|National origin||United Kingdom|
|Designer||F.M Green and John Lloyd|
|First flight||25 June 1921|
The Siddeley Deasy Sinaia, also known as the Armstrong Whitworth Sinaia was a twin-engined biplane day bomber with gunners in rearwards extensions of the engine nacelles. Two examples were ordered by the Air Ministry but only one was completed.
The Sinaia was the third and last aircraft design produced by the team led by John Lloyd and F.M.Green at Siddeley-Deasy before they were rebadged by merger as the Sir W.G.Armstrong Aircraft Company. Indeed by the time it flew in 1921 this change had taken effect. It was designed to meet an Air Ministry requirement for a day bomber. A large twin-engined biplane, its most interesting feature was the arrangement of the defensive armament. The Sinaia's engines were in nacelles mounted on the top of the lower wings and these nacelles were extended rearwards and upwards. Each extension housed a gunner's cockpit at its extremity, fitted with a gun ring. From these positions the gunners would have been able to defend both sides of the bomber independently.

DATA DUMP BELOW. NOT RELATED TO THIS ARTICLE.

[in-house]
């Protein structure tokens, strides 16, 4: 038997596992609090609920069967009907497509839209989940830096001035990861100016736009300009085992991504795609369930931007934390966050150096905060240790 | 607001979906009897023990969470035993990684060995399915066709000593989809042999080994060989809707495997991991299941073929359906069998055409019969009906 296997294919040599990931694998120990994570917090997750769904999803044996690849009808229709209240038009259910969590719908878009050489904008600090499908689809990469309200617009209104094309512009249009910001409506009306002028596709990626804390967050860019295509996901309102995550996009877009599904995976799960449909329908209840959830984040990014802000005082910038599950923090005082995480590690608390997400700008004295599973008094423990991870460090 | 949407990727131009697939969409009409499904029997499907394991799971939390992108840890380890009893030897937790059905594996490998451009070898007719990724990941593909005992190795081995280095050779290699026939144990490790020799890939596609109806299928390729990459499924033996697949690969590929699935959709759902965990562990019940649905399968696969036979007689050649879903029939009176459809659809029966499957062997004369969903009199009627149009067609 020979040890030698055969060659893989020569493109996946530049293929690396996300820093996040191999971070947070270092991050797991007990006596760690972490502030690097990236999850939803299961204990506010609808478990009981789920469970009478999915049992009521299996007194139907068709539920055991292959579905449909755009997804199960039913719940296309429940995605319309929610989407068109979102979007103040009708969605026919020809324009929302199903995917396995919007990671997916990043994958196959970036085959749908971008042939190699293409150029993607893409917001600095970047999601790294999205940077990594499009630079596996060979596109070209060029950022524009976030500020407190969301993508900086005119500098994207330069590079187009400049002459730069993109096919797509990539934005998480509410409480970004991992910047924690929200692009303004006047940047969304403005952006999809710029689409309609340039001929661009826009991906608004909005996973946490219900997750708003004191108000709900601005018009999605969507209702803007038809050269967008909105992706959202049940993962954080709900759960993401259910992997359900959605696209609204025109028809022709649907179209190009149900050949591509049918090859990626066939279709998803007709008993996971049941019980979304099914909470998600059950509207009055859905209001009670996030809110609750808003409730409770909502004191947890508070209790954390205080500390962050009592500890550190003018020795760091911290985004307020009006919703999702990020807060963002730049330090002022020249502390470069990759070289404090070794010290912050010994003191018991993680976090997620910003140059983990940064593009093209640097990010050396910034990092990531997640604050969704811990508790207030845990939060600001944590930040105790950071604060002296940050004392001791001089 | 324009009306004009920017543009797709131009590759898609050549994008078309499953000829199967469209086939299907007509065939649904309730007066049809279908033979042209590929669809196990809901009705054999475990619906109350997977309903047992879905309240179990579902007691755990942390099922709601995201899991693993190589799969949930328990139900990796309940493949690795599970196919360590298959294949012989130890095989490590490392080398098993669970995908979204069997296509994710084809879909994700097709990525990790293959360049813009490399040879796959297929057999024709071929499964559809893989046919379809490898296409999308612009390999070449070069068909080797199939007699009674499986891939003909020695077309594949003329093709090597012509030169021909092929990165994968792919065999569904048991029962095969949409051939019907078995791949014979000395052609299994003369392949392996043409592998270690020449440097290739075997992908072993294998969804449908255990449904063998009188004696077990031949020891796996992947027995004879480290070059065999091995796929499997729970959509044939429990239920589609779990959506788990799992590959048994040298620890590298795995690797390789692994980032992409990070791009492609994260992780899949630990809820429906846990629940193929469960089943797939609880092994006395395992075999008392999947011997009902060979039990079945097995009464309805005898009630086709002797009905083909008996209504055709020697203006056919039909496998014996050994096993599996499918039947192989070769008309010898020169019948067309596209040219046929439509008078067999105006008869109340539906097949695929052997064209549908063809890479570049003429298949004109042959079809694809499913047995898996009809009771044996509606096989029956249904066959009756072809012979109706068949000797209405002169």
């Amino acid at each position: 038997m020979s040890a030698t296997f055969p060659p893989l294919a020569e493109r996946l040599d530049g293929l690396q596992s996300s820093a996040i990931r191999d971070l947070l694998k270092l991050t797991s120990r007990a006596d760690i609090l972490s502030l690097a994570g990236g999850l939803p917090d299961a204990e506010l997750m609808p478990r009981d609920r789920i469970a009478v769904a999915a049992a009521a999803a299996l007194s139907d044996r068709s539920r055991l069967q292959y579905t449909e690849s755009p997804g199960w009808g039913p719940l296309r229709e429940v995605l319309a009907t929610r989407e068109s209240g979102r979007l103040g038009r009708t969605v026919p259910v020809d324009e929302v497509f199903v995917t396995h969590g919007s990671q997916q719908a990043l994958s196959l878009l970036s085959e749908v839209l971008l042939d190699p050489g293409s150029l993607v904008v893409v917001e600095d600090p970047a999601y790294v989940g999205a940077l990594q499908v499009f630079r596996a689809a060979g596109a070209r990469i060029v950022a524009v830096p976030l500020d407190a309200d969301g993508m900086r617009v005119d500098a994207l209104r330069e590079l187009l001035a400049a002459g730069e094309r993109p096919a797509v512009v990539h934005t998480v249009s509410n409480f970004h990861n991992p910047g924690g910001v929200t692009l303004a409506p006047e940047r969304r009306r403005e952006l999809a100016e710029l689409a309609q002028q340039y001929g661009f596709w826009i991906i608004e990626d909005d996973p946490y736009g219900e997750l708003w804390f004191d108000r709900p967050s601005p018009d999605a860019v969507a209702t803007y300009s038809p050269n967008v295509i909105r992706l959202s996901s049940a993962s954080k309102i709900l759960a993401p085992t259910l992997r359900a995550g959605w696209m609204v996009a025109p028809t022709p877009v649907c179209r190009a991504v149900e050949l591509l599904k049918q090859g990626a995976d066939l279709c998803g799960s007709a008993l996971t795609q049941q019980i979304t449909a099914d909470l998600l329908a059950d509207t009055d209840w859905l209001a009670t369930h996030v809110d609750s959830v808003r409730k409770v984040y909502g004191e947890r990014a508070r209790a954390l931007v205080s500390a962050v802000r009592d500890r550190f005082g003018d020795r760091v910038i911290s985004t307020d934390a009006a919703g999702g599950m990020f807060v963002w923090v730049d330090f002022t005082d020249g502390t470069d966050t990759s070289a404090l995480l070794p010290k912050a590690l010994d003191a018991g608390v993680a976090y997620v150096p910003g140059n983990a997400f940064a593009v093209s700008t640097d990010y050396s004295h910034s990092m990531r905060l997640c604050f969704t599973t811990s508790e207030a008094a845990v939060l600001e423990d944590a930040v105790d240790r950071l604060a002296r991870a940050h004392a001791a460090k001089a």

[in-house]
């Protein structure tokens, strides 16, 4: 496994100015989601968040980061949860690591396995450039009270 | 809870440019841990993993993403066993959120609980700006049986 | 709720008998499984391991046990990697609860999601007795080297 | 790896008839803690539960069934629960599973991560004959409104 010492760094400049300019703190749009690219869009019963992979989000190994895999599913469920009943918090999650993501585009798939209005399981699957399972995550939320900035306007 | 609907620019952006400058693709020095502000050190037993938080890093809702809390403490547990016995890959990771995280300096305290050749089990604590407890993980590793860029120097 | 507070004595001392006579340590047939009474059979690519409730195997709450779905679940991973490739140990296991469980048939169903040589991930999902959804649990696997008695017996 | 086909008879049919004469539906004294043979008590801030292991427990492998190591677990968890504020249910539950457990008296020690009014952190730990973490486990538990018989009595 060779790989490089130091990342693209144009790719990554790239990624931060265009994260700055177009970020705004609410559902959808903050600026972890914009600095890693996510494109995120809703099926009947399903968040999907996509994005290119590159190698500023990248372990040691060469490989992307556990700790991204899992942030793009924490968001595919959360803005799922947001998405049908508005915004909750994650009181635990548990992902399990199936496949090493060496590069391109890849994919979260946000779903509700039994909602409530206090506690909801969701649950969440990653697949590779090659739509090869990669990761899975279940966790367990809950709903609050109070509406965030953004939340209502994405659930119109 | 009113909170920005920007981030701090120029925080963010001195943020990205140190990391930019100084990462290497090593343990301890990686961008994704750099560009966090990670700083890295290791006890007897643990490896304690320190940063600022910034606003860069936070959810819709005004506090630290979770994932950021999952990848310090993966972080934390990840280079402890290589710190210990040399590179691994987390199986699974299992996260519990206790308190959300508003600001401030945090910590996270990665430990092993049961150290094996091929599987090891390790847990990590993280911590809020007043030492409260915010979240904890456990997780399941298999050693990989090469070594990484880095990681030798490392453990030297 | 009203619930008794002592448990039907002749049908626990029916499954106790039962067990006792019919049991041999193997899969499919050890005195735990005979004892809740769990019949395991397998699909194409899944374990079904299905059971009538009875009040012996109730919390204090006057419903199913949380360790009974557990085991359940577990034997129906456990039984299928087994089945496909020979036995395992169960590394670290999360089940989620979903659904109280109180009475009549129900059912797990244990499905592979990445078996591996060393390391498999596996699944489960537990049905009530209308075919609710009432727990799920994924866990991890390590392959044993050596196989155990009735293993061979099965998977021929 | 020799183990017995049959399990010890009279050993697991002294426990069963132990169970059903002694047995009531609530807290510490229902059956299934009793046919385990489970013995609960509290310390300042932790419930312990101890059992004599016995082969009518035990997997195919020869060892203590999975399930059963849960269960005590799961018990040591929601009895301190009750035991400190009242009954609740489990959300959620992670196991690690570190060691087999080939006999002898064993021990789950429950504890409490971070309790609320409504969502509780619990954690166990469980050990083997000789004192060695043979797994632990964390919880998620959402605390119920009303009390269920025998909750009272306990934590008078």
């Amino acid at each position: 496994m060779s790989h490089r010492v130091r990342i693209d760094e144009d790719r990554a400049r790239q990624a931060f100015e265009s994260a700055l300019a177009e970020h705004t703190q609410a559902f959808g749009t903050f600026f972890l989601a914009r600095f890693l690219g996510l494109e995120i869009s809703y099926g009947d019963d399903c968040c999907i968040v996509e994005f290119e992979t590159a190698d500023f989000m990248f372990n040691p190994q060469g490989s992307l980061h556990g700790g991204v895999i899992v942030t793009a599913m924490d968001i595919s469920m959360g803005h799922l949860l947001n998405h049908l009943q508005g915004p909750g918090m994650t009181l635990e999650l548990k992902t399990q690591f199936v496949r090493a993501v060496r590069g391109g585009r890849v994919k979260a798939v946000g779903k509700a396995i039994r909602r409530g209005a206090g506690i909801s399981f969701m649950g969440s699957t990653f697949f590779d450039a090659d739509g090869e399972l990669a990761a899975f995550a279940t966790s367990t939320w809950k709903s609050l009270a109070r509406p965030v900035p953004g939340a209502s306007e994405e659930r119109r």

Otherwise the Sinaia was a three bay (with struts to the upper wings from the engine nacelles) biplane. The wings carried no stagger and were of equal span, though the lower wing was narrower. There were horn balanced ailerons on all wings. The empennage was of biplane configuration with a balanced elevator on the upper plane and containing three balanced rudders. The square section fuselage placed the pilot's cockpit well forward of the engines and a third gunner's position in the extreme, slanted nose. A two wheeled main undercarriage unit was mounted under each engine.
The Sinaia was powered by two 500 hp Siddeley Tiger water-cooled engines, a new V-12 design produced by combining two straight-6 Siddeley Pumas onto a single crankshaft. Unsurprisingly this little-tested powerplant proved unreliable and frequent problems with it interrupted the flight trials of the Sinaia, which flew for the first time on 25 June 1925. By October the airframe was showing signs of structural problems and the only Sinaia ever built was taken out of use.
Data from Tapper 1973, p. 116
- Crew: 4
- Wingspan: 86 ft 10 in (26.47 m)
- Wing area: 1,823 ft2 (169.4 m2)
- Gross weight: 16,000 lb (7,260 kg)
- Powerplant: 2 × Siddeley Tiger V-12 watercooled, 500 hp (370 kW) each
- Tapper 1973, pp. 113–6